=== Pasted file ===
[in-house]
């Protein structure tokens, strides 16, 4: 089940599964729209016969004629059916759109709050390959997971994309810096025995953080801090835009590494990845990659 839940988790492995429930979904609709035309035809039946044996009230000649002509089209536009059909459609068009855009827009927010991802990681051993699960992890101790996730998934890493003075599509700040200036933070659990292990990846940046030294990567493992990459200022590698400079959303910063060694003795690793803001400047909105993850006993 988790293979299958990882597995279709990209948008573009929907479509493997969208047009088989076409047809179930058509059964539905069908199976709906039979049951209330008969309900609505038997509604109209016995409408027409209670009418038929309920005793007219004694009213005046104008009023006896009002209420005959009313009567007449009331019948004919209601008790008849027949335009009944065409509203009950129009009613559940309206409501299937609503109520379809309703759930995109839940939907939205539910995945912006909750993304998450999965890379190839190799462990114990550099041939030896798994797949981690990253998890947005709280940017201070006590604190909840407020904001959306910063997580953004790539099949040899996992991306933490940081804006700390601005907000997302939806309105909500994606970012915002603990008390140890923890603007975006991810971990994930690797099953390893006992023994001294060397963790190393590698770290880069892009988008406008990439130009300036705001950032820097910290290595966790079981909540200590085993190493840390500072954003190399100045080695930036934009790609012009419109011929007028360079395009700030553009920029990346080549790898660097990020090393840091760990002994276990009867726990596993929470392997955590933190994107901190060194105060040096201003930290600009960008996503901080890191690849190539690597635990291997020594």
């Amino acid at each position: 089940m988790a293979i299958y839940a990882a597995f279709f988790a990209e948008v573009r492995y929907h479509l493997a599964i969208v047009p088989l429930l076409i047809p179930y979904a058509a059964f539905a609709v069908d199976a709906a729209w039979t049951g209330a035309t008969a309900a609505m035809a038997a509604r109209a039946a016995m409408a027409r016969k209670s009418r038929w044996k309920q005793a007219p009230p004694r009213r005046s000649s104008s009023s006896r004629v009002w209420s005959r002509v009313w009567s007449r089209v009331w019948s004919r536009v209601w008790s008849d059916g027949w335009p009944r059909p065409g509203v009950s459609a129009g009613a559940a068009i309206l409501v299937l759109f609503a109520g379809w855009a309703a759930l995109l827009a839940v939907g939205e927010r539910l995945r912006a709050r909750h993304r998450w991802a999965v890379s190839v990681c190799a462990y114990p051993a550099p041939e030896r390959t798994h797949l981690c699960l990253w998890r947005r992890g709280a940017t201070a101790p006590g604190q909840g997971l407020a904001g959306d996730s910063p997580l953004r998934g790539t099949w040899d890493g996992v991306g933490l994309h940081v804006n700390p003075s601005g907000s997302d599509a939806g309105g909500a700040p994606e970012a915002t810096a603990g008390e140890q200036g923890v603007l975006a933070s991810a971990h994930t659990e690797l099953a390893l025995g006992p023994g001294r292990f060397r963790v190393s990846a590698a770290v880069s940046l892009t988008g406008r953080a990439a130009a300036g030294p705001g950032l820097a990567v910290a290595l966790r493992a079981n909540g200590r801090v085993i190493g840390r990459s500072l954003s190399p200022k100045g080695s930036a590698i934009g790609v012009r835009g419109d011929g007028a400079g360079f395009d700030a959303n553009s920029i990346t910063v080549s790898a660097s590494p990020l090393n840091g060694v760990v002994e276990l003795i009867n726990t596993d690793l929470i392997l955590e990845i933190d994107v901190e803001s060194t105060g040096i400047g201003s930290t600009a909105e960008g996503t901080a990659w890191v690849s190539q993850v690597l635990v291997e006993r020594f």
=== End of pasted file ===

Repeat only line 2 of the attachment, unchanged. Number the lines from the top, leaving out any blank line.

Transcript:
């Protein structure tokens, strides 16, 4: 089940599964729209016969004629059916759109709050390959997971994309810096025995953080801090835009590494990845990659 839940988790492995429930979904609709035309035809039946044996009230000649002509089209536009059909459609068009855009827009927010991802990681051993699960992890101790996730998934890493003075599509700040200036933070659990292990990846940046030294990567493992990459200022590698400079959303910063060694003795690793803001400047909105993850006993 988790293979299958990882597995279709990209948008573009929907479509493997969208047009088989076409047809179930058509059964539905069908199976709906039979049951209330008969309900609505038997509604109209016995409408027409209670009418038929309920005793007219004694009213005046104008009023006896009002209420005959009313009567007449009331019948004919209601008790008849027949335009009944065409509203009950129009009613559940309206409501299937609503109520379809309703759930995109839940939907939205539910995945912006909750993304998450999965890379190839190799462990114990550099041939030896798994797949981690990253998890947005709280940017201070006590604190909840407020904001959306910063997580953004790539099949040899996992991306933490940081804006700390601005907000997302939806309105909500994606970012915002603990008390140890923890603007975006991810971990994930690797099953390893006992023994001294060397963790190393590698770290880069892009988008406008990439130009300036705001950032820097910290290595966790079981909540200590085993190493840390500072954003190399100045080695930036934009790609012009419109011929007028360079395009700030553009920029990346080549790898660097990020090393840091760990002994276990009867726990596993929470392997955590933190994107901190060194105060040096201003930290600009960008996503901080890191690849190539690597635990291997020594």